The same year, 1935, a life-sized bronze statue of Brown was dedicated in John Brown Memorial Park in Osawatomie, Kan.  It obviously reflects the Kansas memory of Brown as a militant free state fighter and hero. The Osawatomie statue was erected by the Woman's Relief Corps of Kansas and sculpted by George Fite Waters in Paris.  Both the Lake Placid and Osawatomie statues honored Brown's 135th birthday.  At the dedication, according to the Osawatomie Graphic News, the African American Bishop W. T. Vernon said: "Sleeping or walking, John Brown could not, and did not, try to shut out the vision of slavery."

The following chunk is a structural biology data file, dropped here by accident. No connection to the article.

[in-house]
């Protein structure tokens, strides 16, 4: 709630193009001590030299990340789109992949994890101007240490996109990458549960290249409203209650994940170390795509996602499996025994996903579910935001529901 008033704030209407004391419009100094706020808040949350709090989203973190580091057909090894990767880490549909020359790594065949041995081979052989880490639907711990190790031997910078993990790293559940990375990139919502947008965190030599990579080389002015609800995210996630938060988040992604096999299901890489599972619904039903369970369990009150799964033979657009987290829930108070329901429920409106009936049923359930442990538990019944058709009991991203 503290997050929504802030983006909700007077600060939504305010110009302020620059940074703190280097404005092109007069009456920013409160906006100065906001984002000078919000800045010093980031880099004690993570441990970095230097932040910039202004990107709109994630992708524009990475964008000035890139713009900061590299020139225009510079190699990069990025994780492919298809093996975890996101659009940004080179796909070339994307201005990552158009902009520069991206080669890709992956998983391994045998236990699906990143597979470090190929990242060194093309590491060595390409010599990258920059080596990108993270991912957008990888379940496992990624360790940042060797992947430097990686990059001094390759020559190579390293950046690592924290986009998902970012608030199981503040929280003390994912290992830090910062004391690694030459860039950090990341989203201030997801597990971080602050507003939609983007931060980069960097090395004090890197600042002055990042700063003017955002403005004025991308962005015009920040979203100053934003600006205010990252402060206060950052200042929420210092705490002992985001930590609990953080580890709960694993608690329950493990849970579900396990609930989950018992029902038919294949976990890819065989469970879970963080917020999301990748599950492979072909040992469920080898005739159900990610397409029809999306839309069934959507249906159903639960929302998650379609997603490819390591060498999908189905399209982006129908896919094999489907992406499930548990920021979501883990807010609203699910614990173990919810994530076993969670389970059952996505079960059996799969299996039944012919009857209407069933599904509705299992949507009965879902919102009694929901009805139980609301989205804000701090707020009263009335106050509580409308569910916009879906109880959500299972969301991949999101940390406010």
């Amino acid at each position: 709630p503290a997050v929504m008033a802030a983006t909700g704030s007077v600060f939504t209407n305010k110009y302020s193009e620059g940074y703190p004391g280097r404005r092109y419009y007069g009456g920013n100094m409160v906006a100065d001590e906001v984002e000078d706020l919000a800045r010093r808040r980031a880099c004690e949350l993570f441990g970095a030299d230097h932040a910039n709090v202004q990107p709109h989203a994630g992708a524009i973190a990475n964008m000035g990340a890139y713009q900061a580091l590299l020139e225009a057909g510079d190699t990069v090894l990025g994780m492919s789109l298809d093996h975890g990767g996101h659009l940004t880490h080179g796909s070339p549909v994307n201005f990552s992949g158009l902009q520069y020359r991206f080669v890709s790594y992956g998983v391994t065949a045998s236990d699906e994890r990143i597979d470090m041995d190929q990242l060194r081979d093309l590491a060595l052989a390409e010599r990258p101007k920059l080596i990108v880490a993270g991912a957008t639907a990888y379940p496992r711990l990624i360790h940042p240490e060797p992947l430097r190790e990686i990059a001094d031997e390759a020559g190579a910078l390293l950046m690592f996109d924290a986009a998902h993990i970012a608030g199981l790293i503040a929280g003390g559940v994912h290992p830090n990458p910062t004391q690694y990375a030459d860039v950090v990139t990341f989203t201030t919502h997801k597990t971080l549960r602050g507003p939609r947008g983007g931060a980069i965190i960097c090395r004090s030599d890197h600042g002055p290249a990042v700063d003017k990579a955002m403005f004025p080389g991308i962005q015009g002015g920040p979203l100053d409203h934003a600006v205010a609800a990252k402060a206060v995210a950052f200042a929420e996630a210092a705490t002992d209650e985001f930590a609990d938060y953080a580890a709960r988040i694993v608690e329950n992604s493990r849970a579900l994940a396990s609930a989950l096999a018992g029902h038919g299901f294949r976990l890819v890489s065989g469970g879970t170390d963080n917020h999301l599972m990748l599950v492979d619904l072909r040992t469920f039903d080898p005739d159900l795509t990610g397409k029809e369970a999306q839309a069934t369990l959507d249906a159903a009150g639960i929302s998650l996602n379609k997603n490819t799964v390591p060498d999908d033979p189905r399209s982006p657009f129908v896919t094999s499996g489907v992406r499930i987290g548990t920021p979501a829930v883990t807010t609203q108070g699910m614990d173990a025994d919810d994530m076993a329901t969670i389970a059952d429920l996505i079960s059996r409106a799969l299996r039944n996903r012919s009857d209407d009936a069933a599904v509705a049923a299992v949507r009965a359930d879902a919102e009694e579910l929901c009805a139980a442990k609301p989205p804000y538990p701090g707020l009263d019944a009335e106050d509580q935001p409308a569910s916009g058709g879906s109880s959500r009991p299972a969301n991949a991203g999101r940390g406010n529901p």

Marble Statue of Brown at Osawatomie,
sculpted by George Fite Waters
(photo from KC Restoration, 2018)

However, the oldest is perhaps the most interesting, shown below, left, portrays Brown standing as a kind of statesman. This statue was unveiled in 1911, making it the oldest major statue of John Brown in the United States. It stands in the Quindaro section of Kansas City, Kan.  It is, for all intents and purposes, an African American production, although it was actually executed in the town of Carrara, Italy, known for both its white marble and its statuary.  The sculptor's last name, according to the Topeka Plaindealer (Jun. 16, 1911), is Chignelle, although I have not been able to find him elsewhere online.